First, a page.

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Inflation Set to Decline in 2024

Inflation in the eurozone and Portugal is expected to continue to decline next year, after central banks, households, and companies struggle against rising prices, according to economists consulted by media outlet, Lusa.

After years of low inflation rates, the reopening of the economy after the pandemic and higher energy prices sounded the first alarms in the final stretch of 2021.

The phenomenon intensified throughout 2022, leading the European Central Bank (ECB) to raise interest rates for the first time in 11 years in July of that year, to return the inflation rate to the 2% target.

Although the war in Ukraine shows no signs of ending, the impact on energy and food products has eased, and throughout 2022, the first signs have begun to emerge that inflation may be on a downward path, which according to economists should be confirmed as sustained in 2024.

“The pace of decline in inflation that we see from the summer onwards is not expected to be repeatable due to base effects. For 2024 three important aspects are contributing to lower inflation: monetary policy is restrictive, the evolution of energy and other commodity prices is encouraging and we are facing a slowdown in activity,” explains the president of IMF – Financial Markets Information.

However, the economist points out that, “2024 should not be so bad for consumption as we will have relief in interest rates and inflation, and wage recovery.”

“There will probably be an increase in disposable income compared to 2023 in many cases, which should support consumption and prevent such a sharp drop in inflation. The prices of goods should rise little or nothing, but as long as unemployment does not increase, the prices of services should continue to be supported,” he says.

The economist points to a range of average non-harmonised inflation between 1.8% and 2.3% in Portugal in 2024, believing that the ECB’s forecast of a rate of 2.7% in 2024 will be revised downwards throughout the year.

Banco Carregosa’s senior economist Paulo Rosa also predicts that it is “very likely that inflation will continue to decelerate in 2024, and a deflationary period cannot be ruled out if the Portuguese and eurozone economies enter recession.”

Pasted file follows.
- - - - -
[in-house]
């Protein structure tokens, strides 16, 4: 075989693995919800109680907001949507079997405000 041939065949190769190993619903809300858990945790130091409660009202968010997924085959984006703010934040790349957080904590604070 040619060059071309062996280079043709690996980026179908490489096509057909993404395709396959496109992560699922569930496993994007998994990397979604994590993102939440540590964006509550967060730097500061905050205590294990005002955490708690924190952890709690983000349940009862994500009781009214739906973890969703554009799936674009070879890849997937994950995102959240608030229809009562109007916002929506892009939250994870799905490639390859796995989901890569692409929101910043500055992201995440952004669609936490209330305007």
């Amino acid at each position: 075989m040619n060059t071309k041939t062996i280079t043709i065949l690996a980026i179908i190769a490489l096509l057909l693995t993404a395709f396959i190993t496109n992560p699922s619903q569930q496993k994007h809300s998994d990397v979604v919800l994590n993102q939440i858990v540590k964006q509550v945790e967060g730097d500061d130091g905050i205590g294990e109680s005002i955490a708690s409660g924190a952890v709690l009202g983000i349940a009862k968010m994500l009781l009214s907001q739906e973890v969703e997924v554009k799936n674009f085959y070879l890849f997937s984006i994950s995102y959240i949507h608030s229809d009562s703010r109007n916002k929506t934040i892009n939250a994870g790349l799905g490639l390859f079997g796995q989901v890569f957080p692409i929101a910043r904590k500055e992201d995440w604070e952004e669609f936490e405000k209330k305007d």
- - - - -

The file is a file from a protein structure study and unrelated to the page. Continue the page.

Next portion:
The euro area’s annual inflation rate fell to 2.4% in November, according to the flash estimate released by Eurostat.

This figure, the lowest since July 2021 (2.2%), compares with 2.9% in October and 10.1% in November 2022, as measured by the Harmonised Index of Consumer Prices (HICP).

ISEG professor António Ascenção Costa believes that “the recent fall in inflation, faster than expected, is due to the resolution of the supply problems that were at the origin of the initial inflationary outbreak.”

“Without worsening geopolitical tensions, with unpredictable impacts on the global supply of some raw materials or even specialised goods, the evolution of inflation should continue downwards,” the economist predicts about developments next year.

The director of the research office of the Forum for Competitiveness, Pedro Braz Teixeira, pointed out that “the war in the Middle East remains circumscribed, inflation is expected to continue its downward trajectory.”

Despite the relative optimism, ECB policymakers have stressed that it is not yet possible to “declare victory” against inflation, warning that reaching the desired 2% will still take some time.

ECB President Christine Lagarde has repeatedly called for prudence in wage increases, warning that inflation was now being driven more by domestic sources than external ones.

“Wage pressures, however, remain strong. Our current assessment is that this mainly reflects ‘recovery’ effects related to past inflation, rather than a self-fulfilling dynamic. And we expect wages to continue to be a key driver of domestic inflation,” he said.

The coordinator of NECEP – Católica-Lisbon Forecasting Lab, João Borges de Assunção, considers that “there is a risk that wage increases above” the 2% target, between 2022 and 2024, could hinder the ECB’s work.

In the last projection in October, NECEP pointed to a central point for inflation in the euro area in 2024 between 3% and 5% and slightly lower in Portugal, between 2.5% and 4.5%.

“The inflation data for October and November, however, came out quite good, which makes the values at the bottom of the projection ranges more plausible,” he explains.

For the economist, “the evolution of interest rates is now more uncertain,” since “those who argue that the increase in interest rates was once enough to fight inflation now have arguments,” but “those who fear that wage increases will have repercussions on permanent price increases, particularly in the service industry.”

“The ECB will probably want to calculate the monthly inflation rate over the coming months, purged of volatile components, consistent with annual inflation of 2% before considering that the problem of this inflation episode between 2021 and 2023 has been solved,” he concluded.

Samantha Gannon

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